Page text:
The management of Tod's said that it is comfortable with financial analysts' expectations of an increase of about 5 percent in this year's sales to nearly €1,090 million. The company estimates that it will continue to benefit from foreign currency exchange rates, but the impact will be less significant than in 2015. It is assuming a €10-20 million lift from currency movements, representing about one to two percent of the 2016 top line.
In 2015, the company's revenues grew by 7.4 percent to €1,037 million. But at constant currency rates, they were up by only 1.8 percent, as already reported (see Shoe Intelligence Vol. 18, No. 2+3 of Feb. 13 for more details on the turnover).
In a conference call earlier this week, Emilio Macellari, the chief financial officer of Tod's, also said that the company could achieve market expectations of a gross operating margin before amortization (Ebitda) of 20.7 percent this year, compared with a reported 19.5 percent in 2015. Currency rates would boost the Ebitda margin by 0.8 to 0.9 percentage points this year, down from 1.1 percentage points in 2015, when the Ebitda margin stood at 18.4 percent at constant currency rates.
The company kept its word by no longer releasing interim same-store sales data, which previously covered the opening weeks of the year. The figures will now be released on a quarterly basis along with the headline results. However, Macellari hinted that the promotional sales of the last autumn/winter collection registered a low double-digit decline in comparable sales, while the start of the spring/summer season booked positive same-store sales. On aggregate, comparable sales figures were slightly worse than the 6.0 percent decline at constant currency rates registered for the whole of 2015.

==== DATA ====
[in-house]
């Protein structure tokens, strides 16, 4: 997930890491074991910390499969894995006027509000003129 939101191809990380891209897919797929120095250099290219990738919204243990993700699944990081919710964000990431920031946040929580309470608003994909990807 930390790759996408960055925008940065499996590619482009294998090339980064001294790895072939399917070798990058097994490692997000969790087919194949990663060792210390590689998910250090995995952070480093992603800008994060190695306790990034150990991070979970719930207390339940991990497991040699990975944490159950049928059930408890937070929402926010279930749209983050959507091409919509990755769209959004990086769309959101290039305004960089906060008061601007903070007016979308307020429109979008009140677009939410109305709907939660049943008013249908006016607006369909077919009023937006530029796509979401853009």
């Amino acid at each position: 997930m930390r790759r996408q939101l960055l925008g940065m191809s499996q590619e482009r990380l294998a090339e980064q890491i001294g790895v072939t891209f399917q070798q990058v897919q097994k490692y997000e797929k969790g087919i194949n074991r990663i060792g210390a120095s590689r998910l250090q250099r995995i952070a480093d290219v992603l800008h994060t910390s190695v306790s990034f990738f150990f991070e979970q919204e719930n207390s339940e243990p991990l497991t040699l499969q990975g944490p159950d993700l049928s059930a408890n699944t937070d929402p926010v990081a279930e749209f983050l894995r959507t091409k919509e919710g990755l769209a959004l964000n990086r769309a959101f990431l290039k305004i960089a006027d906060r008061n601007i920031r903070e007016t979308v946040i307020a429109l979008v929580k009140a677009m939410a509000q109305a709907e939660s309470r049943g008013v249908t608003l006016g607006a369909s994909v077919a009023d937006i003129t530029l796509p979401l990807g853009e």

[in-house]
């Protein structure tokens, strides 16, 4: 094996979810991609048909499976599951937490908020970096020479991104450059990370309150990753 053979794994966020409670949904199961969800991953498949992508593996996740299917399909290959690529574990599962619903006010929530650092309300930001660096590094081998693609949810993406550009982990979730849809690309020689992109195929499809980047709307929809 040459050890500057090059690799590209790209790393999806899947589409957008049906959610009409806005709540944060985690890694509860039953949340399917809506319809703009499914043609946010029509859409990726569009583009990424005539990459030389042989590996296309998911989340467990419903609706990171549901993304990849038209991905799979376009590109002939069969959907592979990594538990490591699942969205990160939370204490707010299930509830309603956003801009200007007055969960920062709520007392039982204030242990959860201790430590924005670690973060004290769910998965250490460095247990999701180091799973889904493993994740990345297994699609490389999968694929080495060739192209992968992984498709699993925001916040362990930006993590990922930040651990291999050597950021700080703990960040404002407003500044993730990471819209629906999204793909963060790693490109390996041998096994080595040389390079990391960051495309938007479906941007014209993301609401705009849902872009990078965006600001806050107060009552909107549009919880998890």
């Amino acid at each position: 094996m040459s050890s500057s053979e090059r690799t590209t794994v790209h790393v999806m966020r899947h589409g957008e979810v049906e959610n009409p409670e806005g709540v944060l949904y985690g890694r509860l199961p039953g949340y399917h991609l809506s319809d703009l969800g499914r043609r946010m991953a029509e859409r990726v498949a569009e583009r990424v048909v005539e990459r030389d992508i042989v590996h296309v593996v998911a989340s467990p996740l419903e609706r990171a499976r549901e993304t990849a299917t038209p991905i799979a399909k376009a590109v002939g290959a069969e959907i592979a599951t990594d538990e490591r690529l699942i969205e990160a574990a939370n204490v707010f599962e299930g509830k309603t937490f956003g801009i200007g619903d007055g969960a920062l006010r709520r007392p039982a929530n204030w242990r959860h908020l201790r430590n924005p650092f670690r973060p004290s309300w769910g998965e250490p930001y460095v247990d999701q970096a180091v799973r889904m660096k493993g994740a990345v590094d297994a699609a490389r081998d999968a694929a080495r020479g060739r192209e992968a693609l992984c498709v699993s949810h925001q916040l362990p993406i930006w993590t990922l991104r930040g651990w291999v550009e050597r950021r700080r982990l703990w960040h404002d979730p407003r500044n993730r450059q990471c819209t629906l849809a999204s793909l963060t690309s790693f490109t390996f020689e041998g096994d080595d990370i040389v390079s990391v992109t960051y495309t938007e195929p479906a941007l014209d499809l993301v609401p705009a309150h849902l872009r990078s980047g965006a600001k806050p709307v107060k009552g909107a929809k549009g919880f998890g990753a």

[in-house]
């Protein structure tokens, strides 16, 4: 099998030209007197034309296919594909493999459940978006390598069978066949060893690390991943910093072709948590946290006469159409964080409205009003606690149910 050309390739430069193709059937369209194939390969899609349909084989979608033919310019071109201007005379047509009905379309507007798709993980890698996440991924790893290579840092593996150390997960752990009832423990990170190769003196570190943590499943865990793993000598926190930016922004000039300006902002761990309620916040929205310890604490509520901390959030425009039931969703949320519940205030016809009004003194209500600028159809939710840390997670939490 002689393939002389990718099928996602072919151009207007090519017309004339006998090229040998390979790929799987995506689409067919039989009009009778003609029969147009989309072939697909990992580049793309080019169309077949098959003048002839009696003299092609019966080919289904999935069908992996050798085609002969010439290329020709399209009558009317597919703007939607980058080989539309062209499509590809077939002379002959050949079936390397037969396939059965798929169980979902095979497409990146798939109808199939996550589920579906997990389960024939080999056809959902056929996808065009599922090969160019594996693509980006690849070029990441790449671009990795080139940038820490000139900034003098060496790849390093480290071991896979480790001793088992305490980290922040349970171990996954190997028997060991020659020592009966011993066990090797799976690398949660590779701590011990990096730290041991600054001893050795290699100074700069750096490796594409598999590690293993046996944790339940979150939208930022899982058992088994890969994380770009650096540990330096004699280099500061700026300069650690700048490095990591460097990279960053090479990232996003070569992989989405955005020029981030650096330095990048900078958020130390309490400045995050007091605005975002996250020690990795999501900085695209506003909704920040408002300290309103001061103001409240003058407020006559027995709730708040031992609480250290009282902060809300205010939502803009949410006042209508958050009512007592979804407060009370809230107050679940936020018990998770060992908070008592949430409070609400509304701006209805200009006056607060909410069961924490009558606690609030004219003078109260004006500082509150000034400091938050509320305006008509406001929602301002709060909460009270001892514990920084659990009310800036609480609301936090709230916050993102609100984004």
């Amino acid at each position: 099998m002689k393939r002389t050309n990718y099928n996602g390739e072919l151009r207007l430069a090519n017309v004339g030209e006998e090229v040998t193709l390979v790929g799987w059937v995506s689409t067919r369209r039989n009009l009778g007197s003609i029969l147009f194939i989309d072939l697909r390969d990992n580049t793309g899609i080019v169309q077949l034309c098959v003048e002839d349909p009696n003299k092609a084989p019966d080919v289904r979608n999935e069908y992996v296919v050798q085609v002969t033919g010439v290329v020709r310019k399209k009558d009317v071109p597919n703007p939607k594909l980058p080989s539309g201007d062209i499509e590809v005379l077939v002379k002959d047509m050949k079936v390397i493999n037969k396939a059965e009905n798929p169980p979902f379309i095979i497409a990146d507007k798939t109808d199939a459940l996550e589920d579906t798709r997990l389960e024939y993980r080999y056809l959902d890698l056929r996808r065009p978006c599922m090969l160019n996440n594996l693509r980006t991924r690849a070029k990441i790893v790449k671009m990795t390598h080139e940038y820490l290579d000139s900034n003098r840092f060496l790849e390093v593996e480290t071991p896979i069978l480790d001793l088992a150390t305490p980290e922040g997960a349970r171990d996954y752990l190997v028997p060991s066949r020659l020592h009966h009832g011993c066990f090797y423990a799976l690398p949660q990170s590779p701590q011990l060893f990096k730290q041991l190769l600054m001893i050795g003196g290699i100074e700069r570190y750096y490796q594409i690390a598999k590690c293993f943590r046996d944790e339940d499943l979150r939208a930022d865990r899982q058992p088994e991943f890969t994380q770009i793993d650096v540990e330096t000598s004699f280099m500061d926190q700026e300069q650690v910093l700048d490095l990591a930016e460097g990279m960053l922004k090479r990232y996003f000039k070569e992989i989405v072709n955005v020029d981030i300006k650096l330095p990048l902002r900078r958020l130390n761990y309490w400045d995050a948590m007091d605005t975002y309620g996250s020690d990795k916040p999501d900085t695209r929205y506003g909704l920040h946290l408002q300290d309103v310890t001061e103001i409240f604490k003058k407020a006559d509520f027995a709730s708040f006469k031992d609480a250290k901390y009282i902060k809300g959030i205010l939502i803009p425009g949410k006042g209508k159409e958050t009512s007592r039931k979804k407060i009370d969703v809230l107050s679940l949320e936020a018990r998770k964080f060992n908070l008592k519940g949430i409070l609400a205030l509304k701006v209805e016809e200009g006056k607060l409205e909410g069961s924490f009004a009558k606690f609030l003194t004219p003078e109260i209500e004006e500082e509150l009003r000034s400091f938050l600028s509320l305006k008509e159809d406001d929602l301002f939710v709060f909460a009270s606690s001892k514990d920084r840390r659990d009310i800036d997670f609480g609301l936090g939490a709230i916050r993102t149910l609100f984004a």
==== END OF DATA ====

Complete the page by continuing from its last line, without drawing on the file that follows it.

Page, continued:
Hong Kong was the worst performer among the main markets in terms of comparable store sales, while mainland China is stabilizing. The U.S. and Japan are slowing down, while Europe is showing signs of stability and Italy is growing. Regarding Hong Kong, the group said that the city has seen a sharp fall in tourists who now prefer to shop in South Korea or Japan where they can buy the same products 15-20 percent cheaper thanks to convenient exchange rates.
Macellari added that the start of the ordering campaign for the next autumn/winter collection has been “more than encouraging,” with the clients that have already placed orders increasing their requested quantities.
The group also announced a sharp cut in its retail expansion, with only 15-20 new openings of directly-operated stores (DOS) programmed for this year, which will be accompanied by a couple of closures. In 2015, the company opened 31 stores and closed six locations, leading to 25 net openings.
At the end of December, the group had a network of 257 DOS and 98 franchised stores, up slightly from 255 DOS and 95 franchises at the end of September and compared with 232 DOS and 93 franchisees a year earlier.
The operating margin after amortization (Ebit) narrowed for Tod's to 14.3 percent last year from 15.3 percent in 2014 as the improvement in the gross margin was more than offset by higher rents, which represented 12.4 percent of sales in 2015 against 11.4 percent in 2014, and by higher personnel costs - 17.7 percent of revenues compared with 16.6 percent. The group's staff rose to 4,558 employees at the end of 2015 from 4,297 a year earlier.
The net profit fell by 4.5 percent to €92.7 million, missing the market consensus of €101 million. The company maintained its dividend unchanged at €2.0 per share, despite a higher number of outstanding shares following the capital increase implemented to finance the purchase of the Roger Vivier brand (see Shoe Intelligence Vol. 18, No. 1 of Jan. 14). The group will thus distribute 71 percent of its profits in dividends against 63 percent a year earlier.
Investments slipped to €47.9 million last year from €64.5 million in 2014 and the cash pile rose to €134.2 million at the end of December from €130.0 million a year earlier.